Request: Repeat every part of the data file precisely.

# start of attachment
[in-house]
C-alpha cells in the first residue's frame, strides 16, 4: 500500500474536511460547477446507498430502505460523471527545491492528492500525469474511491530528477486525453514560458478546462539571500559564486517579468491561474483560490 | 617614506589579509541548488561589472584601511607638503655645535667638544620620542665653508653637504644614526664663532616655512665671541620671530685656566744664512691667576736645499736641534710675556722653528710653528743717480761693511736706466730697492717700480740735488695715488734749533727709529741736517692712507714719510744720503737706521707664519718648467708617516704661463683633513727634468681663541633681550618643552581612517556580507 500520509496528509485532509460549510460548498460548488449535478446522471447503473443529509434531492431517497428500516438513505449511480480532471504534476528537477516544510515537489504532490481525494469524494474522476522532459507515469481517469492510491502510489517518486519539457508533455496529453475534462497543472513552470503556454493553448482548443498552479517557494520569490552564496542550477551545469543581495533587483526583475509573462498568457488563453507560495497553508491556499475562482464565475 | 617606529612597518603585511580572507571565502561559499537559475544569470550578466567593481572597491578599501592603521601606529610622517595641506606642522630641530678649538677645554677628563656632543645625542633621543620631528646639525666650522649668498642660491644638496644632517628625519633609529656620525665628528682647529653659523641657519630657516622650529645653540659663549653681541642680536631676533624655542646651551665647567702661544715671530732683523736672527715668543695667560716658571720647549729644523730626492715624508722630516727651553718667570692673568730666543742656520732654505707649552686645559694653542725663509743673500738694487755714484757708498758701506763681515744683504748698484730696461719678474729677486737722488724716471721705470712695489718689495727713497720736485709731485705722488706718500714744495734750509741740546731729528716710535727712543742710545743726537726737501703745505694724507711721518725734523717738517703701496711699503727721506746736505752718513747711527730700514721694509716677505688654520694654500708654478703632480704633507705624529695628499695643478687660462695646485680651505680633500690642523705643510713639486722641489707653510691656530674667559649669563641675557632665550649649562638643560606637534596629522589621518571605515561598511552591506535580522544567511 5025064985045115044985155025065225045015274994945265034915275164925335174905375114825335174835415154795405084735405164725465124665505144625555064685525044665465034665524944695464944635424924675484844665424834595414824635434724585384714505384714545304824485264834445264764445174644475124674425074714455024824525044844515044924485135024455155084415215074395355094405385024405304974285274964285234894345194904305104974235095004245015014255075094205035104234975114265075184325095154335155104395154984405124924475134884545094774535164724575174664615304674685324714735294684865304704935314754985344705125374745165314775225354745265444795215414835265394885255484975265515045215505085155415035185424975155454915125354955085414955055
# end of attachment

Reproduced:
[in-house]
C-alpha cells in the first residue's frame, strides 16, 4: 500500500474536511460547477446507498430502505460523471527545491492528492500525469474511491530528477486525453514560458478546462539571500559564486517579468491561474483560490 | 617614506589579509541548488561589472584601511607638503655645535667638544620620542665653508653637504644614526664663532616655512665671541620671530685656566744664512691667576736645499736641534710675556722653528710653528743717480761693511736706466730697492717700480740735488695715488734749533727709529741736517692712507714719510744720503737706521707664519718648467708617516704661463683633513727634468681663541633681550618643552581612517556580507 500520509496528509485532509460549510460548498460548488449535478446522471447503473443529509434531492431517497428500516438513505449511480480532471504534476528537477516544510515537489504532490481525494469524494474522476522532459507515469481517469492510491502510489517518486519539457508533455496529453475534462497543472513552470503556454493553448482548443498552479517557494520569490552564496542550477551545469543581495533587483526583475509573462498568457488563453507560495497553508491556499475562482464565475 | 617606529612597518603585511580572507571565502561559499537559475544569470550578466567593481572597491578599501592603521601606529610622517595641506606642522630641530678649538677645554677628563656632543645625542633621543620631528646639525666650522649668498642660491644638496644632517628625519633609529656620525665628528682647529653659523641657519630657516622650529645653540659663549653681541642680536631676533624655542646651551665647567702661544715671530732683523736672527715668543695667560716658571720647549729644523730626492715624508722630516727651553718667570692673568730666543742656520732654505707649552686645559694653542725663509743673500738694487755714484757708498758701506763681515744683504748698484730696461719678474729677486737722488724716471721705470712695489718689495727713497720736485709731485705722488706718500714744495734750509741740546731729528716710535727712543742710545743726537726737501703745505694724507711721518725734523717738517703701496711699503727721506746736505752718513747711527730700514721694509716677505688654520694654500708654478703632480704633507705624529695628499695643478687660462695646485680651505680633500690642523705643510713639486722641489707653510691656530674667559649669563641675557632665550649649562638643560606637534596629522589621518571605515561598511552591506535580522544567511 5025064985045115044985155025065225045015274994945265034915275164925335174905375114825335174835415154795405084735405164725465124665505144625555064685525044665465034665524944695464944635424924675484844665424834595414824635434724585384714505384714545304824485264834445264764445174644475124674425074714455024824525044844515044924485135024455155084415215074395355094405385024405304974285274964285234894345194904305104974235095004245015014255075094205035104234975114265075184325095154335155104395154984405124924475134884545094774535164724575174664615304674685324714735294684865304704935314754985344705125374745165314775225354745265444795215414835265394885255484975265515045215505085155415035185424975155454915125354955085414955055